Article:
Renewal of the 25C and 45L tax credits — named for their respective sections in the Internal Revenue Code of 1986 — were part of President Joe Biden’s $2 trillion Build Back Better plan, which was approved by the House of Representatives but died in the Senate late last year when Sen. Joe Manchin, D-West Virginia, said he would not vote for it. Since Democrats have only a narrow majority in the Senate and no Republican senators supported Build Back Better, every Democratic vote was needed to pass it.
But the legislation is still alive in the Congressional budget-reconciliation process that’s expected to take place later this year and, essentially, result in passage of a slimmed-down Build Back Better.
Interest groups are keeping an eye on the credits’ fate.
“They’ve been bumped to the wayside given the geopolitical state of the world, but EE tax credits have not been completely forgotten about,” said Chris Czarnecki, government relations manager at the Air Conditioning Contractors of America (ACCA).
“Every indication is that over the next two or three months we should see some movement,” said Vincent Barnes, senior vice president of policy and research at the Alliance to Save Energy (ASE).
The 25C credits are for homeowners who install HVAC equipment, water heaters, and/or doors and windows that meets defined energy efficiency standards; homeowners could also get a credit for an energy audit of their homes. Current legislation from both the House and the Senate would cap a total 25C credit at $1,200 per year, but electric heat pumps, electric heat-pump water heaters, and biomass stoves with an efficiency rating of 75% or more that are used to heat dwellings would be exempt from the cap and eligible for a credit of 30% of their cost.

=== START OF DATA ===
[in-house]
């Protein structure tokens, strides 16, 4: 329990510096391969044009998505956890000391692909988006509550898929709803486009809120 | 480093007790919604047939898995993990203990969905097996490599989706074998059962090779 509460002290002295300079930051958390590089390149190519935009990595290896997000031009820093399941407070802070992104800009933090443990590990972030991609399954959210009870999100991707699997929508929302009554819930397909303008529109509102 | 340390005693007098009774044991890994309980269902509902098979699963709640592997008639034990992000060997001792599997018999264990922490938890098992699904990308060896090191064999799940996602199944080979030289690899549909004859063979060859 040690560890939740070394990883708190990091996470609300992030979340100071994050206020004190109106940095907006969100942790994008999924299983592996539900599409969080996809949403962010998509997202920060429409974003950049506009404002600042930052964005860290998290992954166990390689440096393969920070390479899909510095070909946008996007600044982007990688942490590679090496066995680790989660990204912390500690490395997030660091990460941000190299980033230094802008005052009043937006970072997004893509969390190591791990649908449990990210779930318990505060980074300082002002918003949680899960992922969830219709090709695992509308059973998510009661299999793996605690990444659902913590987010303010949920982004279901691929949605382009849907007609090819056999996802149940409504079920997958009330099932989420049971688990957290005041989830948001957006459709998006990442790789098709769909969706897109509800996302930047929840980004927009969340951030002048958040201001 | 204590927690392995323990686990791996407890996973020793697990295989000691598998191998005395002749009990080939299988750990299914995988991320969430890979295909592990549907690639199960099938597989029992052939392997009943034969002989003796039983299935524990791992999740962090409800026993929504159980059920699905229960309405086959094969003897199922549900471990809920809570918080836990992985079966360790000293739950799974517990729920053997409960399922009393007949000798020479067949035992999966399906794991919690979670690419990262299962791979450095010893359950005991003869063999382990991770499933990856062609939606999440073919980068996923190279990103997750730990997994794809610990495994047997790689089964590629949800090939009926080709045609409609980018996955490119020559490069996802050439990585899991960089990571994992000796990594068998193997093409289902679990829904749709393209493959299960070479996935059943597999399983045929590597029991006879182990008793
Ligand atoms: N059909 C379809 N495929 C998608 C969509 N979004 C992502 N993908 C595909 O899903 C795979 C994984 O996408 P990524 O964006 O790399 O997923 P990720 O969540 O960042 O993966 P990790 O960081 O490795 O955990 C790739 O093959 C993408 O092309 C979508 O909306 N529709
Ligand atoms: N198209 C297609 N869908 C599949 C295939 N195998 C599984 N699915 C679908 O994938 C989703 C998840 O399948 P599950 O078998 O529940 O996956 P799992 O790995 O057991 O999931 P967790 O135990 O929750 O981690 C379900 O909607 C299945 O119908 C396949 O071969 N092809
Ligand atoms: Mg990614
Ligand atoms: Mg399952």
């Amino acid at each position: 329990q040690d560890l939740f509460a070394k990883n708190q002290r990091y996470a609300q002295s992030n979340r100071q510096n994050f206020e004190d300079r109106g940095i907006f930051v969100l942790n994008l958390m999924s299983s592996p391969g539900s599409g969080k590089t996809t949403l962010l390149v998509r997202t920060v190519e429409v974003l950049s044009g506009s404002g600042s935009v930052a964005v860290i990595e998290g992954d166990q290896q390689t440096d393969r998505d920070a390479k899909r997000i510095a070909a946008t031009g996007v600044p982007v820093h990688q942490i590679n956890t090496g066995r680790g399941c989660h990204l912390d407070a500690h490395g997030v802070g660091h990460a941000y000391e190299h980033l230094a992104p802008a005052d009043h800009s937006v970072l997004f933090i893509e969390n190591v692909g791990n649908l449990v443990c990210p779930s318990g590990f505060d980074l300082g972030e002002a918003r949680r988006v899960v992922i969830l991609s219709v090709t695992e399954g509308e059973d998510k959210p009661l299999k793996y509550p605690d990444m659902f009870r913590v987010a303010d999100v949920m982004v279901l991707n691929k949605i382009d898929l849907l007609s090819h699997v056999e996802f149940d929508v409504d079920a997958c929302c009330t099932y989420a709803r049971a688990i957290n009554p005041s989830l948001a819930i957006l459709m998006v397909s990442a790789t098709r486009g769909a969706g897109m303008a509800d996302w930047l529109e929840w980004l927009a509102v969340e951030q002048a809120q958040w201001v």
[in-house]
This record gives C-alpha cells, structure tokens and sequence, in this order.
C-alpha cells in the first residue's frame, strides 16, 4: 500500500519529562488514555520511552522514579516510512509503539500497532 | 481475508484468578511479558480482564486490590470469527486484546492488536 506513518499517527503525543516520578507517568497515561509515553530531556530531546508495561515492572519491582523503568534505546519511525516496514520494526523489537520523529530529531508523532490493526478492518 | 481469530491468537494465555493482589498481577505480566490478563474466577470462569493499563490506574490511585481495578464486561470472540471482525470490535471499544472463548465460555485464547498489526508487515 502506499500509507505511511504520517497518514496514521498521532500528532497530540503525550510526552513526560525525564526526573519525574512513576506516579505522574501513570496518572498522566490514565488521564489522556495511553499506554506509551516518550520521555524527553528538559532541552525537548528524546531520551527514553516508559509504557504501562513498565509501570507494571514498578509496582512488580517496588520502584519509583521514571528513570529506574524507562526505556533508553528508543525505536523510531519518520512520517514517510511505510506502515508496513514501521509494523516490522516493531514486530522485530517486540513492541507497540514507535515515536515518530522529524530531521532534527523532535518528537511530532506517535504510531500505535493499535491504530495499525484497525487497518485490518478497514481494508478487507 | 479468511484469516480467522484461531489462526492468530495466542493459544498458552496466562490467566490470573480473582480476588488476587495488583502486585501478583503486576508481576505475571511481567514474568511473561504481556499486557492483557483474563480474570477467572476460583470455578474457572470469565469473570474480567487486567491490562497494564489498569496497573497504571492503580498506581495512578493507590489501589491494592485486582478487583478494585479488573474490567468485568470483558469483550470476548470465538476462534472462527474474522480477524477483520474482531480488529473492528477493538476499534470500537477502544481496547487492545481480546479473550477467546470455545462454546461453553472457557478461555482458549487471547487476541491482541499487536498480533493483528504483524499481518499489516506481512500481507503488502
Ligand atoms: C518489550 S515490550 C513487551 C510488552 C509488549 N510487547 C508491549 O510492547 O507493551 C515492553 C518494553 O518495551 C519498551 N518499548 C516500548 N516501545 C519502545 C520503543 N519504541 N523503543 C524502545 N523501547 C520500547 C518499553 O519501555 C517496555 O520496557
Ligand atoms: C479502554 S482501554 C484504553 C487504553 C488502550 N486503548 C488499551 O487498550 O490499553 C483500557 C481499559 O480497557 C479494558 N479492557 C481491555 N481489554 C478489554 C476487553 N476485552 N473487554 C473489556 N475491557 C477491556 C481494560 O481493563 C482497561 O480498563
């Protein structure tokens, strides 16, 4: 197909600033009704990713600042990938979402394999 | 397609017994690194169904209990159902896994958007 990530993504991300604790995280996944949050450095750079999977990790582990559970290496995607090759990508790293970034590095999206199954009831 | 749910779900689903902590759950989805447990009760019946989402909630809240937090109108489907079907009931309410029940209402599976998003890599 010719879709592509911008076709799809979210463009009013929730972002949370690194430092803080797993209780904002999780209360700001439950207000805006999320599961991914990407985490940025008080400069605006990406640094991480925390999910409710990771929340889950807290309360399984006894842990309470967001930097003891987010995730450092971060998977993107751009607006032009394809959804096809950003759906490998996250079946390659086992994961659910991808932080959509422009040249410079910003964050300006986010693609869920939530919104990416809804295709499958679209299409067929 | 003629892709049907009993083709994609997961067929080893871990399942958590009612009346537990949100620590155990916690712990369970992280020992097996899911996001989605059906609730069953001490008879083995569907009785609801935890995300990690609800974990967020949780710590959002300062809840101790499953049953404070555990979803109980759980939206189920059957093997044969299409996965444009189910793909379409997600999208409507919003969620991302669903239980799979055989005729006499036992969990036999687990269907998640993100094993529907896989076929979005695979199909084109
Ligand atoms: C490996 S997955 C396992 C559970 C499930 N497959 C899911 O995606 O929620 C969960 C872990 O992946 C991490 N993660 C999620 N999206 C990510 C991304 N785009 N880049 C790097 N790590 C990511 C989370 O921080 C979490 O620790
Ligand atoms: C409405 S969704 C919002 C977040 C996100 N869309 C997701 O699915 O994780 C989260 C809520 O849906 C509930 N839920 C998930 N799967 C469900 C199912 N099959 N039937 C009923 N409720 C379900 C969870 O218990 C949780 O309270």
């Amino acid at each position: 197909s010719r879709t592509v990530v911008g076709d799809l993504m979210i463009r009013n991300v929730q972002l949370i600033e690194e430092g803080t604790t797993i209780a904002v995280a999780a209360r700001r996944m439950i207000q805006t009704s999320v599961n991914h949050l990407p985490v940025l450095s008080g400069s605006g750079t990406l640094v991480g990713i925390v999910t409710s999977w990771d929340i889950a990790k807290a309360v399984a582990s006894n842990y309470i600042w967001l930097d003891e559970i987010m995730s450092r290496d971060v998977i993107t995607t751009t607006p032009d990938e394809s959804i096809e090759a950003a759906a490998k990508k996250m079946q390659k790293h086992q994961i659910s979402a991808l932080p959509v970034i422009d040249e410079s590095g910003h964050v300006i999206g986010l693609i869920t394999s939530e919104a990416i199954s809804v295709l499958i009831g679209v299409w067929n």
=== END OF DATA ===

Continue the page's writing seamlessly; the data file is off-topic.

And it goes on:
The 45L credits are for builders of single- and multifamily dwellings that meet energy-efficiency standards. The legislation being considered would offer a credit of up to $5,000 for a single-family home and up to $1,000 per unit for a multifamily dwelling.
Czarnecki recently wrote letters to the House and Senate leadership to encourage passage of the credits.
“These important programs have a proven record of reducing carbon emissions, lowering demands on the power grid, promoting energy independence, and creating jobs,” Czarnecki wrote. “Moreover, they have historically received bipartisan support.”
In both the House and Senate versions, however, eligibility for the 45L credits would be subject to prevailing wage requirements, meaning a builder would have to pay workers the prevailing wage for a specific type of work, in the region where a home is built, as determined by the Department of Labor, in order to be approved for a credit for that home.
ACCA has taken a stand against that requirement; Czarnecki’s letter to Congressional leaders says it would create an “unnecessary barrier” that would discourage builders from using the credits for increasing energy efficiency.
“Attaching an onerous prevailing wage requirement would severely detract from that aim,” Czarnecki said.
Barnes is optimistic about the credits’ chances, saying that incentivizing energy efficiency will lead to lower energy costs, greater energy security, and reduced carbon emissions.
“We believe energy efficiency tax credits should be maximized to the extent possible,” he said.
The current proposals would extend both the 25C and 45L credits through 2031.